Erythrocytes are derived from hematopoietic stem cells in the bone marrow and the vast majority of BM-derived cells in the circulation are erythrocytes. Thus, to determine if elevated erythrocyte Sphk1 activity-mediated increase in S1P is responsible for hypoxia adaptation to protect against tissue hypoxia, we conducted reciprocal bone marrow transplantation (BMT) between WT and Sphk1−/− mice. Specifically, three groups of mice were generated by BMT including: (1) ‘WT-to-Sphk1−/−group was designed to critically determine if Sphk1 expressed only in hematopoietic-derived cells could rescue severe tissue hypoxia in Sphk1−/− mice transplanted with WT mouse BM; (2) ‘Sphk1−/−-to-WT’ group was generated by transplanting BM of Sphk1−/− mice to WT mice to examine if Sphk1 deficiency only in BM-derived cells is sufficient to cause severe tissue hypoxia; (3) ‘WT-to-WT’ group is WT mouse BM transplanted to WT mice. Eight weeks after BMT, Sphk1 activity in mature erythrocytes was detected as an indicator of chimerism (Supplementary Fig. 3). Three groups of mice with more than 95% chimerism were subjected to hypoxia challenge for 72 h, respectively (illustration in Fig. 3a). As expected, the basal levels of erythrocyte Sphk1 activity in the ‘WT-to-Sphk1−/−’ group were similar to the ‘WT-to-WT’ mice, while it was undetectable in ‘Sphk1−/−-to-WT’ mice as in the global Sphk1−/− mice under normoxia condition, indicating successful BMT (Fig. 3b). Similarly, erythrocyte S1P levels in the ‘WT-to-Sphk1−/−’ group were no different compared with the ‘WT-to-WT’ mice, while it was 20-fold higher than that in ‘Sphk1−/−-to-WT’ mice (Fig. 3c). Consistent to global knockouts, no obvious difference in erythrocyte 2,3-BPG and P50 was observed under normoxia condition (Fig. 3d,e). However, after 72- h hypoxia exposure, ‘WT-to-Sphk1−/−’ group showed a 30% increase in Sphk1 activity, one-fold induction of S1P levels, 50% increase in 2,3-BPG levels and 6 torr elevation in P50 in the erythrocytes as with the WT to WT group (Fig. 3b–e). In contrast, Sphk1 activity was undetectable and 2,3-BPG and P50 were not induced by 72 h hypoxia in WT mice transplanted with Sphk1−/− mouse BM (Fig. 3b–e). No obvious Hypoxyprobe signals were detected in those three groups of mice under normoxia (Fig. 3f). However, after 72-h hypoxia exposure, we observed severe hypoxia in the kidneys and hearts from ‘Sphk1−/−-to-WT’ mice similar to global Sphk1−/− mice, indicating that deficiency of Sphk1 in BM-derived cells is sufficient to mimic the severe tissue hypoxia as seen in global Sphk1−/− mice. In contrast, the ‘WT-to-Sphk1−/−’ group mice showed significantly less Hypoxyprobe signals in the kidneys and hearts compared with that of ‘Sphk1−/−-to-WT’ mice after 72-h exposure to hypoxia (Fig. 3f). Further image quantification analysis demonstrated that the intensity of Hypoxyprobe signals in the kidneys and hearts was significantly reduced in the ‘WT-to-Sphk1−/−’ group but increased in ‘Sphk1−/−-to-WT’ mice (Fig. 3g,h). Thus, reciprocal BMT studies led us to conclude that Sphk1 in BM-derived cells but not in peripheral tissue is responsible for adaptation to hypoxia by inducing erythrocyte S1P production, 2,3-BPG levels and O2 release.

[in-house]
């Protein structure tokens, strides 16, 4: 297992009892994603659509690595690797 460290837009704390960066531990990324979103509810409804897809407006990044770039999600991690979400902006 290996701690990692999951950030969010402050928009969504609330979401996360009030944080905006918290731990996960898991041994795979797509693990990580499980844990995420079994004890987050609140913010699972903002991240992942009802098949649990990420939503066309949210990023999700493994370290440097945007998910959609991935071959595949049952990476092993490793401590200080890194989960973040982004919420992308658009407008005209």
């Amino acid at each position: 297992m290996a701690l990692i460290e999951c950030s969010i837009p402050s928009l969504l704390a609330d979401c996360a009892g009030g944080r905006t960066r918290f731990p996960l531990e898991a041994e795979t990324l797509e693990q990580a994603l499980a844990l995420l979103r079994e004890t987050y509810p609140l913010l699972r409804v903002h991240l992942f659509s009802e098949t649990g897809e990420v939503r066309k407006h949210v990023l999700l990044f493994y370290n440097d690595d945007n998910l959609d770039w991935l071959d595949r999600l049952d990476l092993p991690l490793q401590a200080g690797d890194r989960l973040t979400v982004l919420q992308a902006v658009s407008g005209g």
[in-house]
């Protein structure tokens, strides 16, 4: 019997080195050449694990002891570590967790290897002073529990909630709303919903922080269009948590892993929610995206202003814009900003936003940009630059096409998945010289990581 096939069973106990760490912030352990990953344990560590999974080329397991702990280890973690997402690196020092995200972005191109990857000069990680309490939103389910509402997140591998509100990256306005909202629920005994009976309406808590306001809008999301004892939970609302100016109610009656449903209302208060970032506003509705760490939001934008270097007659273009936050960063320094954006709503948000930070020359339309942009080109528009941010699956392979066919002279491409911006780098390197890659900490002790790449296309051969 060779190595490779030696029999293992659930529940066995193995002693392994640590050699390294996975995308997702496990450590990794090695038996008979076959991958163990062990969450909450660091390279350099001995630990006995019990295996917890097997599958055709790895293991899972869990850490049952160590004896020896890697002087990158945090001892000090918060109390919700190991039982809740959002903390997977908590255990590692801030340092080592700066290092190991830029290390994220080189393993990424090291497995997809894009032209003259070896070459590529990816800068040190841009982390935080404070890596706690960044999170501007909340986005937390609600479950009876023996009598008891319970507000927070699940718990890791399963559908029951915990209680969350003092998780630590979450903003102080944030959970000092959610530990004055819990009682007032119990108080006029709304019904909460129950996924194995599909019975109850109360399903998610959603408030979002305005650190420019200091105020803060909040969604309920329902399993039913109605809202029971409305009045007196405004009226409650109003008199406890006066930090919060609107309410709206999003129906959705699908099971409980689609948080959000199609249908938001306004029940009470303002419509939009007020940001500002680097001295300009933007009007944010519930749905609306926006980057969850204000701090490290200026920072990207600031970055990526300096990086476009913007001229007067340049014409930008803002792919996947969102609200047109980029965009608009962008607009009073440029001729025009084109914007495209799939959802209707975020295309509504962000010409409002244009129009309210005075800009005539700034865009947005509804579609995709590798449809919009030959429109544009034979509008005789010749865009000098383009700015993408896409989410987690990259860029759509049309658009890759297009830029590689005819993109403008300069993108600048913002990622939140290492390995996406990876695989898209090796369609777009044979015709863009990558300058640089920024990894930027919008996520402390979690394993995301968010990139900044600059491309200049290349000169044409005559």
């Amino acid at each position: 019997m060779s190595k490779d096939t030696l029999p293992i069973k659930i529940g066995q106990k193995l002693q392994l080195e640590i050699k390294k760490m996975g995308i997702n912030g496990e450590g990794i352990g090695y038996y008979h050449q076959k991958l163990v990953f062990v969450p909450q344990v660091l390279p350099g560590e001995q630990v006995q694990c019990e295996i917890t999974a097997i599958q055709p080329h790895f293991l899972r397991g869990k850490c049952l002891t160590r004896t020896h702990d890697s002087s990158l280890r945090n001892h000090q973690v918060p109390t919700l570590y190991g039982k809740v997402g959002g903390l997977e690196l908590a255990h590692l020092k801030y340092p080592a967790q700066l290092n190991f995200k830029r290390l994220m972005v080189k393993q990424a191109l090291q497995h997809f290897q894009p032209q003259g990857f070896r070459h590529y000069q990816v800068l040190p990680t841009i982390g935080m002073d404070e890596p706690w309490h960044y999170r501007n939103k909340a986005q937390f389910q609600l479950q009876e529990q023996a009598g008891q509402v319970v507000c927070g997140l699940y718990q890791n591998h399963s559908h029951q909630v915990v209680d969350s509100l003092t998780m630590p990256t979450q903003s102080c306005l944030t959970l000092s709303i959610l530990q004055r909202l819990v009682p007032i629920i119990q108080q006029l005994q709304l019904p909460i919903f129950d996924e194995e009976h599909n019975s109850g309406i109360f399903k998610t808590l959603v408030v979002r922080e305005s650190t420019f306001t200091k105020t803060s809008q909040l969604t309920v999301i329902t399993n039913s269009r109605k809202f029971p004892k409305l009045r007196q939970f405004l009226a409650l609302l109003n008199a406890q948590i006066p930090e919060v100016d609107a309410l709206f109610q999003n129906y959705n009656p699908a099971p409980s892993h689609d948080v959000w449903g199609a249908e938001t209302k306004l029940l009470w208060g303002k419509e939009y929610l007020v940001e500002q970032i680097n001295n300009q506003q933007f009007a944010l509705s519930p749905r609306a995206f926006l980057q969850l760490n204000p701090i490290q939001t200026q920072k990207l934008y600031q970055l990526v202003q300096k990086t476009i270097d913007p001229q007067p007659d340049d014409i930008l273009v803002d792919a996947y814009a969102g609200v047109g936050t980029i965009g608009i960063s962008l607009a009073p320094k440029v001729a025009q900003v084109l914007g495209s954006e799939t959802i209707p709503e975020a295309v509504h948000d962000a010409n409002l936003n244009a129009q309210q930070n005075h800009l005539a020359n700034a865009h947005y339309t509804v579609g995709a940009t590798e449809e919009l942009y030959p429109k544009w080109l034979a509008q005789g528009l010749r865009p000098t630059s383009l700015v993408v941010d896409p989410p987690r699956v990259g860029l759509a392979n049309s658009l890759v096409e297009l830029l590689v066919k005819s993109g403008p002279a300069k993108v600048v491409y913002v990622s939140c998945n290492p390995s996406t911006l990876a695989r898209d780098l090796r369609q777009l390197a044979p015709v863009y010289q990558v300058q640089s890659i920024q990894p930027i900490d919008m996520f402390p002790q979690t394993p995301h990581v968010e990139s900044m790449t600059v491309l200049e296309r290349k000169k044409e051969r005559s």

Figure 3: Bone marrow-derived Sphk1 and S1P are responsible for protecting tissue hypoxia by inducing erythrocyte 2,3-BPG levels and O2 release capacity.
Figure 3

(a) Schematic illustration of reciprocal bone marrow transplantation (BMT) between WT and Sphk1−/− mice. Erythrocyte Sphk1 activity (b), S1P (c), 2,3-BPG level (d) and P50 (e) in each group of mice in normoxia and hypoxia for different treatment times. (f) Tissue hypoxia signals measured by Hypoxyprobe in renal cortex and heart in each group of mice in normoxia and hypoxia for 72 h. Quantification of hypoxia signals in renal cortex (g) and heart (h). Mean±s.e.m; n=8 per group of mice; *P<0.05 versus normoxia, #P<0.05 versus WT to WT, ##P<0.05 versus WT to Sphk1−/−, Student’s t-test and one-way ANOVA. Scale bar, 50 μM.

Intracellular S1P underlies increased 2,3-BPG production